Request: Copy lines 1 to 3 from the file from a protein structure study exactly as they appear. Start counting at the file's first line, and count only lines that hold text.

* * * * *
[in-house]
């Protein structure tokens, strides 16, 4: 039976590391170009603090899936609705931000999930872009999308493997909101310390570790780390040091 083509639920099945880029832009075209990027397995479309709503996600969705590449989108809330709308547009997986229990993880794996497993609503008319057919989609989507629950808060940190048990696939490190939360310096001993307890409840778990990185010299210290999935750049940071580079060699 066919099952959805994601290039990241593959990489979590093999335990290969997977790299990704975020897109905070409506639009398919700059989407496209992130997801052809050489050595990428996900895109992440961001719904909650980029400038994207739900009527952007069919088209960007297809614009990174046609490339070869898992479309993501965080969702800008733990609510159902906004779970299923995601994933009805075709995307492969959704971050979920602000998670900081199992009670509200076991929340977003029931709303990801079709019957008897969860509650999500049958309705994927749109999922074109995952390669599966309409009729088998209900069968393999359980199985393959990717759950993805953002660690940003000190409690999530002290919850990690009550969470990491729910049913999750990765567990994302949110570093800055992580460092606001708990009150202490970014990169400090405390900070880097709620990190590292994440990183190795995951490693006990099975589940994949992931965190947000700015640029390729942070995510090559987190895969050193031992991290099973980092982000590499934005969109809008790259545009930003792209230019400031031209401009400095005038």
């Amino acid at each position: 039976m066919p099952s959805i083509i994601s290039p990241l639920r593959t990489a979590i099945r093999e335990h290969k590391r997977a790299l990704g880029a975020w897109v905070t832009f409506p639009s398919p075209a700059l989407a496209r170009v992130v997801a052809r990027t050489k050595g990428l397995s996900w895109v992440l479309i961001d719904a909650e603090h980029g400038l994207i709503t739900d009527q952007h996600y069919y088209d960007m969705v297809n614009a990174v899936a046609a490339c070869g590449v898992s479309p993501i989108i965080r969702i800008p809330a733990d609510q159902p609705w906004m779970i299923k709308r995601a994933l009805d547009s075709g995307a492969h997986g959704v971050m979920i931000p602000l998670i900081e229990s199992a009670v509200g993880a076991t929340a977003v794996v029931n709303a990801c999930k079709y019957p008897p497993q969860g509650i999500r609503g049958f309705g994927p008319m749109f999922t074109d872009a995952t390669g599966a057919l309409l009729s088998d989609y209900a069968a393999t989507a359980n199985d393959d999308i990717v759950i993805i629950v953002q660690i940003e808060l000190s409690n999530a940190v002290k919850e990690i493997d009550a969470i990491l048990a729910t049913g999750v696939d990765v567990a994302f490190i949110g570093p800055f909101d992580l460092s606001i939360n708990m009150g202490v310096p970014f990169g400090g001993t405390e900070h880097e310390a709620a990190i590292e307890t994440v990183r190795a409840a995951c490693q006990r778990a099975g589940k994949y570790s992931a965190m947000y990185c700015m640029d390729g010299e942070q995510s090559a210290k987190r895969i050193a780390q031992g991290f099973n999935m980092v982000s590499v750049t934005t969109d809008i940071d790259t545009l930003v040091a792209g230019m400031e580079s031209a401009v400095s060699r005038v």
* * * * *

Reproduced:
[in-house]
């Protein structure tokens, strides 16, 4: 039976590391170009603090899936609705931000999930872009999308493997909101310390570790780390040091 083509639920099945880029832009075209990027397995479309709503996600969705590449989108809330709308547009997986229990993880794996497993609503008319057919989609989507629950808060940190048990696939490190939360310096001993307890409840778990990185010299210290999935750049940071580079060699 066919099952959805994601290039990241593959990489979590093999335990290969997977790299990704975020897109905070409506639009398919700059989407496209992130997801052809050489050595990428996900895109992440961001719904909650980029400038994207739900009527952007069919088209960007297809614009990174046609490339070869898992479309993501965080969702800008733990609510159902906004779970299923995601994933009805075709995307492969959704971050979920602000998670900081199992009670509200076991929340977003029931709303990801079709019957008897969860509650999500049958309705994927749109999922074109995952390669599966309409009729088998209900069968393999359980199985393959990717759950993805953002660690940003000190409690999530002290919850990690009550969470990491729910049913999750990765567990994302949110570093800055992580460092606001708990009150202490970014990169400090405390900070880097709620990190590292994440990183190795995951490693006990099975589940994949992931965190947000700015640029390729942070995510090559987190895969050193031992991290099973980092982000590499934005969109809008790259545009930003792209230019400031031209401009400095005038």
């Amino acid at each position: 039976m066919p099952s959805i083509i994601s290039p990241l639920r593959t990489a979590i099945r093999e335990h290969k590391r997977a790299l990704g880029a975020w897109v905070t832009f409506p639009s398919p075209a700059l989407a496209r170009v992130v997801a052809r990027t050489k050595g990428l397995s996900w895109v992440l479309i961001d719904a909650e603090h980029g400038l994207i709503t739900d009527q952007h996600y069919y088209d960007m969705v297809n614009a990174v899936a046609a490339c070869g590449v898992s479309p993501i989108i965080r969702i800008p809330a733990d609510q159902p609705w906004m779970i299923k709308r995601a994933l009805d547009s075709g995307a492969h997986g959704v971050m979920i931000p602000l998670i900081e229990s199992a009670v509200g993880a076991t929340a977003v794996v029931n709303a990801c999930k079709y019957p008897p497993q969860g509650i999500r609503g049958f309705g994927p008319m749109f999922t074109d872009a995952t390669g599966a057919l309409l009729s088998d989609y209900a069968a393999t989507a359980n199985d393959d999308i990717v759950i993805i629950v953002q660690i940003e808060l000190s409690n999530a940190v002290k919850e990690i493997d009550a969470i990491l048990a729910t049913g999750v696939d990765v567990a994302f490190i949110g570093p800055f909101d992580l460092s606001i939360n708990m009150g202490v310096p970014f990169g400090g001993t405390e900070h880097e310390a709620a990190i590292e307890t994440v990183r190795a409840a995951c490693q006990r778990a099975g589940k994949y570790s992931a965190m947000y990185c700015m640029d390729g010299e942070q995510s090559a210290k987190r895969i050193a780390q031992g991290f099973n999935m980092v982000s590499v750049t934005t969109d809008i940071d790259t545009l930003v040091a792209g230019m400031e580079s031209a401009v400095s060699r005038v």